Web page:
The financial services Royal Commission this week has turned into a sort of episode of The Biggest Loser for superannuation funds.
And there has been no shortage of strong contenders to take out the title as the dirty linen being aired really opened up the question of which superannuation fund will lose the most reputation in the final weigh in.
There was Suncorp (ASX: SUN) which in a very unconvincing way had to admit that its “low fees” were actually quite high and that members would have a hard time working out exactly what they were.
Conflict of interest
There was a doozy of a conflict of interest in Catholic Super, with the now stood down institutional relations chief Robert Clancy belatedly revealing that his brother Paul was chief executive of a group called Australian Family Network, which has long been paid by the super fund to provide services.
Not only that, but his wife was a shareholder on Australian Family Network!
Tickets to the tennis
There were the startling revelations that Hostplus was plying a range of individuals with tickets to the Australian Open tennis and other sporting events, as well as handing out tickets to staff who needed to “feel special.’’
At least Hostplus’ funds have performed well and despite all of the wining and dining their fees are actually quite low, which is some consolation for fund members.
Then there was ANZ’s (ASX: ANZ) admission that it was getting bank tellers to sell superannuation policies, before it realised that could be in breach of the law and threaten its financial services licence.
We charge dead people
Then there were many dead people being charged for financial advice by a range of players – which is one way to ensure you get a client that won’t answer back.
Once again Commonwealth Bank (ASX: CBA) offshoot Colonial First State was in all sorts of trouble over this issue with general manager Linda Elkins first of all saying that in 2015 and 2016 the bank decided that it should notify people that their estates could be charged fees after they died by putting it in the Product Disclosure Document.
However, nothing happened and now the bank believes estates should not be charged fees and is bringing in accounting firm Deloitte in an attempt to find out why the practice wasn’t stamped out in 2015.
All of which has a bit of a befuddled, Mr Magoo feel about it.
NAB wins the prize
The biggest loser of all though must be National Australia Bank (ASX: NAB), which went through a torrid time trying to account for the apparent decision to “snow’’ ASIC about the extent of its superannuation compensation bill in 2016 which at that stage had just blown out from $12.4 million to $34 million.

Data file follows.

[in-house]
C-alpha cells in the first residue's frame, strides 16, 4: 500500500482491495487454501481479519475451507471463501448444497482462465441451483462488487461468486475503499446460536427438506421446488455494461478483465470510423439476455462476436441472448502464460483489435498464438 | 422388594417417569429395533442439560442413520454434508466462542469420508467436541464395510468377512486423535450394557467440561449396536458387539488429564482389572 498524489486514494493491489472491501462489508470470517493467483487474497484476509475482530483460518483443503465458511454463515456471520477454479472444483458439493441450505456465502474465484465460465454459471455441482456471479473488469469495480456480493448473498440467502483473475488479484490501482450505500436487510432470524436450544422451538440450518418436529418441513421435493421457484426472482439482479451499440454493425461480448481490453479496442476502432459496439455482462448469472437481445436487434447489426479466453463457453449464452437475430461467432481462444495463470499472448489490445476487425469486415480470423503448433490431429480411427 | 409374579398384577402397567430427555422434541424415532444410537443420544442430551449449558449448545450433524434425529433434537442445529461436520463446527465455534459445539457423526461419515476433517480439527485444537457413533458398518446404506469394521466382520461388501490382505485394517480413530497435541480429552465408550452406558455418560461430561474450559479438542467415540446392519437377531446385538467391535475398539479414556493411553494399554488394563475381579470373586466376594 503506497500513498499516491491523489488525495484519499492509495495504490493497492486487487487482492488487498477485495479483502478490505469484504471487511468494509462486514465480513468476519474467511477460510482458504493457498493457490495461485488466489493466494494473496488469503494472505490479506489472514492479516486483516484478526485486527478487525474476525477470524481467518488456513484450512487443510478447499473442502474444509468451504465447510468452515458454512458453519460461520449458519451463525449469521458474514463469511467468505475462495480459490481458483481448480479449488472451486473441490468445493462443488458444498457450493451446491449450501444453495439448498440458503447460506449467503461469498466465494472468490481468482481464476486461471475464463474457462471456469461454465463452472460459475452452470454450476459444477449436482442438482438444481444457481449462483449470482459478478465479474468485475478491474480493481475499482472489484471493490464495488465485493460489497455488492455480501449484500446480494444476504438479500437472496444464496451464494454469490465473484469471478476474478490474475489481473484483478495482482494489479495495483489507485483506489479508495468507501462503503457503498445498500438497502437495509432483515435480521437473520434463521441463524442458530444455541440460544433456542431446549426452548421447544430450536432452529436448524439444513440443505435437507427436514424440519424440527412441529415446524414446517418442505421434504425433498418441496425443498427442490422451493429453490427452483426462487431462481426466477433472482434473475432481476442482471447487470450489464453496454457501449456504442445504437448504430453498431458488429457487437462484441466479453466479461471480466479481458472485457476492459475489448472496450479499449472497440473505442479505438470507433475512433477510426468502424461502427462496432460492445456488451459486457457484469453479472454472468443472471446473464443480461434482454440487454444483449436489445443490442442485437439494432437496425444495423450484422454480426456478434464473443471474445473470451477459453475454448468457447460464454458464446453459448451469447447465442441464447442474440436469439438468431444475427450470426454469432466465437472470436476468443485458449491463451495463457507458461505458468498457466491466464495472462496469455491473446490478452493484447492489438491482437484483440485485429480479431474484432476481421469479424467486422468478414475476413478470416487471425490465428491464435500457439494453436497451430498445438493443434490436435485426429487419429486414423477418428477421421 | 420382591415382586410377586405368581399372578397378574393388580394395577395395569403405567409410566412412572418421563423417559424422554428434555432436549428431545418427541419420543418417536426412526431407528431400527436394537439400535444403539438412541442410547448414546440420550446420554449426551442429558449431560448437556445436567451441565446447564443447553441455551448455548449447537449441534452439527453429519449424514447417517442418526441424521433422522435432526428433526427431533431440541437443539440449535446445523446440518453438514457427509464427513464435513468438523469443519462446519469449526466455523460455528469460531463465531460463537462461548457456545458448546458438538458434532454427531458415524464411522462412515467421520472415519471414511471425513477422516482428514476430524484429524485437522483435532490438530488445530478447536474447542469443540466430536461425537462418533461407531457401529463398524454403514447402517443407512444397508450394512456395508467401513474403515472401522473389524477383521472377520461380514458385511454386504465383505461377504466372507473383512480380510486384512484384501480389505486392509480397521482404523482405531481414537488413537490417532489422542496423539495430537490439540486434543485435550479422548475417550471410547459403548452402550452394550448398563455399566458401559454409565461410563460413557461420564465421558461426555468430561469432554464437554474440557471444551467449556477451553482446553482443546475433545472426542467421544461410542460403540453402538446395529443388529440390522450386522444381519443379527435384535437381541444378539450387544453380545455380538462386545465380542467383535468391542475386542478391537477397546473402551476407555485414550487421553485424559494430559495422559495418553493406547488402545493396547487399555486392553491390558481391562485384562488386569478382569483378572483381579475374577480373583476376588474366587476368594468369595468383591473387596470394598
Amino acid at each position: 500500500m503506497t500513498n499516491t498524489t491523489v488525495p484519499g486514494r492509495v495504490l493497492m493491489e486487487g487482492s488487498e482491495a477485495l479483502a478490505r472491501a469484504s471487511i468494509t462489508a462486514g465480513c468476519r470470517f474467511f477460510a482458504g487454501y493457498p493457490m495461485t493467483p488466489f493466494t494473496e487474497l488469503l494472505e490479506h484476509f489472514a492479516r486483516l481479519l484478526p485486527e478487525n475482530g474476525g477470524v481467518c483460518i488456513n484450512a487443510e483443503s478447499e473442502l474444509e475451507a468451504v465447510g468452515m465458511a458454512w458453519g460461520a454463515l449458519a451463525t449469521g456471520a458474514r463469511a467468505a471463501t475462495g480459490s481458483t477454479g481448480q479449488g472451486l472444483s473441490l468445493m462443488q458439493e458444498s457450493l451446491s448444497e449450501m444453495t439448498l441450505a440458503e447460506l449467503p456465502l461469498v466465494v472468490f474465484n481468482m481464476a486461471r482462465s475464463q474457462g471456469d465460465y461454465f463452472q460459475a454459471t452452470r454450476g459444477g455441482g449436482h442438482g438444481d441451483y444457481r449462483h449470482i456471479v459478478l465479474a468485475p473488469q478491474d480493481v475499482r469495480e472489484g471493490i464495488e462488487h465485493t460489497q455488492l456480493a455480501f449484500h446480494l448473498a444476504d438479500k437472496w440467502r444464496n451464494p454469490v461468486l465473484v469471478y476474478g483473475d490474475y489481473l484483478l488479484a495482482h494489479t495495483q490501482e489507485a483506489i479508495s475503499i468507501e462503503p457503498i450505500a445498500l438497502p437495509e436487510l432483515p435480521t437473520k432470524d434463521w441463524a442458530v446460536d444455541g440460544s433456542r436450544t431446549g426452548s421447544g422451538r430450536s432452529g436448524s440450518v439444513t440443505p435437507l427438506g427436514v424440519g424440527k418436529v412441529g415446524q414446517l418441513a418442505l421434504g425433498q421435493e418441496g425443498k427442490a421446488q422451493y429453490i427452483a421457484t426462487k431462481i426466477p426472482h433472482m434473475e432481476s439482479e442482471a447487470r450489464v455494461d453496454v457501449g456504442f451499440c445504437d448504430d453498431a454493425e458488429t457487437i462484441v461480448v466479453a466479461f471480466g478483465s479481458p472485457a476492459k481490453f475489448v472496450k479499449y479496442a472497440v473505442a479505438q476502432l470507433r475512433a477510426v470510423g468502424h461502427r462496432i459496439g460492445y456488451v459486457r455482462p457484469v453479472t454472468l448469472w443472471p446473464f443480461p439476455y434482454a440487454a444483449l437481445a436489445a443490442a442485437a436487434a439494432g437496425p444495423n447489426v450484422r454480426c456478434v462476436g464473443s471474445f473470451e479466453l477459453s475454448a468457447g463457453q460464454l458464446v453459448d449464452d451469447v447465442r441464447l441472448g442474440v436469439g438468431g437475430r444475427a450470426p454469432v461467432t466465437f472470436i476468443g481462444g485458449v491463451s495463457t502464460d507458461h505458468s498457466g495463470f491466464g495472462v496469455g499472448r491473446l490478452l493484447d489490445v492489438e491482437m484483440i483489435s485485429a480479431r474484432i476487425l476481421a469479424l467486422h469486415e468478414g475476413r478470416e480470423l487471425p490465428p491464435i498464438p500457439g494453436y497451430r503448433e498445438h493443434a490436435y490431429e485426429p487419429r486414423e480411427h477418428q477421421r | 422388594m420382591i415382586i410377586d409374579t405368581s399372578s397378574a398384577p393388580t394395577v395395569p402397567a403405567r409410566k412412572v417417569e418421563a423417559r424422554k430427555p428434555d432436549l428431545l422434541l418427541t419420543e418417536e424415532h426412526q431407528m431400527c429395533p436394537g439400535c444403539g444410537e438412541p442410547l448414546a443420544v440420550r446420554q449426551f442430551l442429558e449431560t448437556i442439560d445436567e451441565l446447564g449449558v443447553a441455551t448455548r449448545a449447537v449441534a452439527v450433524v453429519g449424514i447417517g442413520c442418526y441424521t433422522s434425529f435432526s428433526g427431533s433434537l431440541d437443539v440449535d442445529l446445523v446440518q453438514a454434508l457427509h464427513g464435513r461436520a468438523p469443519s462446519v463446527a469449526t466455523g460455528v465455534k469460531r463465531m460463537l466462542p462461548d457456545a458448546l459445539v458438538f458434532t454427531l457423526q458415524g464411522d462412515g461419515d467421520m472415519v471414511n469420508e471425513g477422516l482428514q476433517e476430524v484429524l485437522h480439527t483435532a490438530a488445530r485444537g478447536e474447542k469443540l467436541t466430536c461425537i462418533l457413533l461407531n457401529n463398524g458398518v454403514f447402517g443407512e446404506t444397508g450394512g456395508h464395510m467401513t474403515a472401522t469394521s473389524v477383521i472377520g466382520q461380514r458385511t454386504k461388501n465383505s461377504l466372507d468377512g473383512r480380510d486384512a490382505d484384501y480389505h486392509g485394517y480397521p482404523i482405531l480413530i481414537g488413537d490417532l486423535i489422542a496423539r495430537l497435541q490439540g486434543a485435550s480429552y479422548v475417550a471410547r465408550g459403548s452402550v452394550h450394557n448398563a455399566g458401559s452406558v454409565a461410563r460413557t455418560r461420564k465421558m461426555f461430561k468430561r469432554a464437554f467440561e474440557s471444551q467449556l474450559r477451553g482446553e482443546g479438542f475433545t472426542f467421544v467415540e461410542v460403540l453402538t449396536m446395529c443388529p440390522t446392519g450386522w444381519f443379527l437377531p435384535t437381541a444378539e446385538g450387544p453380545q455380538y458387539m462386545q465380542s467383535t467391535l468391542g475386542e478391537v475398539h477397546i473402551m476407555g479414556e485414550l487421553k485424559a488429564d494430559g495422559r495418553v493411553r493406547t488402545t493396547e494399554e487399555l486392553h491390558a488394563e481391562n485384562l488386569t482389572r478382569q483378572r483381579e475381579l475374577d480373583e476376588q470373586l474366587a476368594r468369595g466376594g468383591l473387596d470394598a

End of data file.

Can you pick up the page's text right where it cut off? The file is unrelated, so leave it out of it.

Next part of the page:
It seems fairly obvious that back then NAB wanted to appear to be in the middle of the ruck when revealing its super compensation and left ASIC to find out for itself the full extent of the bill, although NAB chief customer officer Andrew Hagger did a sterling job of defending his bosses and not conceding this point.
Damning ASIC document
All of that hard work came to naught in the end though with the disclosure of an ASIC document that NAB tried to have supressed which really blew the whistle on how widespread NAB’s “fee for no service’’ problem was and how seriously ASIC was taking it.
That document from October 2017 also shows that the bank was alerted to the problem as early as 2009.
Some of those complaints from customers included: “Client alleges he has paid adviser fees for 4 years but has not received any service in that time” and “Client alleges he has received no ongoing service since 2008”.
Another customer complained in early 2015 that they had not received any initial or ongoing advice from NAB Financial Planning for the 2013/14 financial year and up until December 2014 but had been charged $12,300.
In the face of this problem – which occurred “system-wide” across a range of NAB subsidiaries – there seemed to be a particularly tardy response, with ASIC having to put on the big boots and make some serious warnings.
ASIC said it suspected NAB had committed numerous ‘serious and systemic’ contraventions and charged fees to deceased estates and that some of these suspected breaches are punishable by the cancellation or suspension of a financial services licence.
NAB admits to 84 breaches
NAB has now admitted breaking the corporate law 84 times between 2014 and 2017 because it failed to inform the corporate regulator quickly enough about the fees-for-no-service scandal.
Under the Corporations Act the bank should have told ASIC about breaches within 10 days.
NAB is now in the process of paying back nearly $90 million to customers who were wrongly charged.
ASIC said it suspects that NAB and its related entities have committed numerous contraventions of several sections of the Corporations Act.
“The suspected contraventions … are serious and systemic,” ASIC said.
“As is evident from extracts from the breach reports submitted by NAB and the related NAB entities reproduced within this paper, those entities have, by their own admission, fallen below the standard expected of a responsible Australian financial services licensee.
“In short, they have failed to do all things necessary to ensure that the financial services provided by them are done so efficiently, honestly and fairly.”
The report carries a blunt warning that NAB’s failings “demand a significant regulatory response”.
“Moreover, the failures have occurred across a number of NAB group entities, meaning this was not an isolated problem, but a systemic failure of fundamental controls within the NAB group.”
ASIC said in the report the law breaches concerned NAB charging fees for services not provided and various breakdowns in fundamental systems and controls.
All of which sounds like that “significant regulatory response’’ – along with the title of biggest loser – will finally arrive in the Royal Commission report.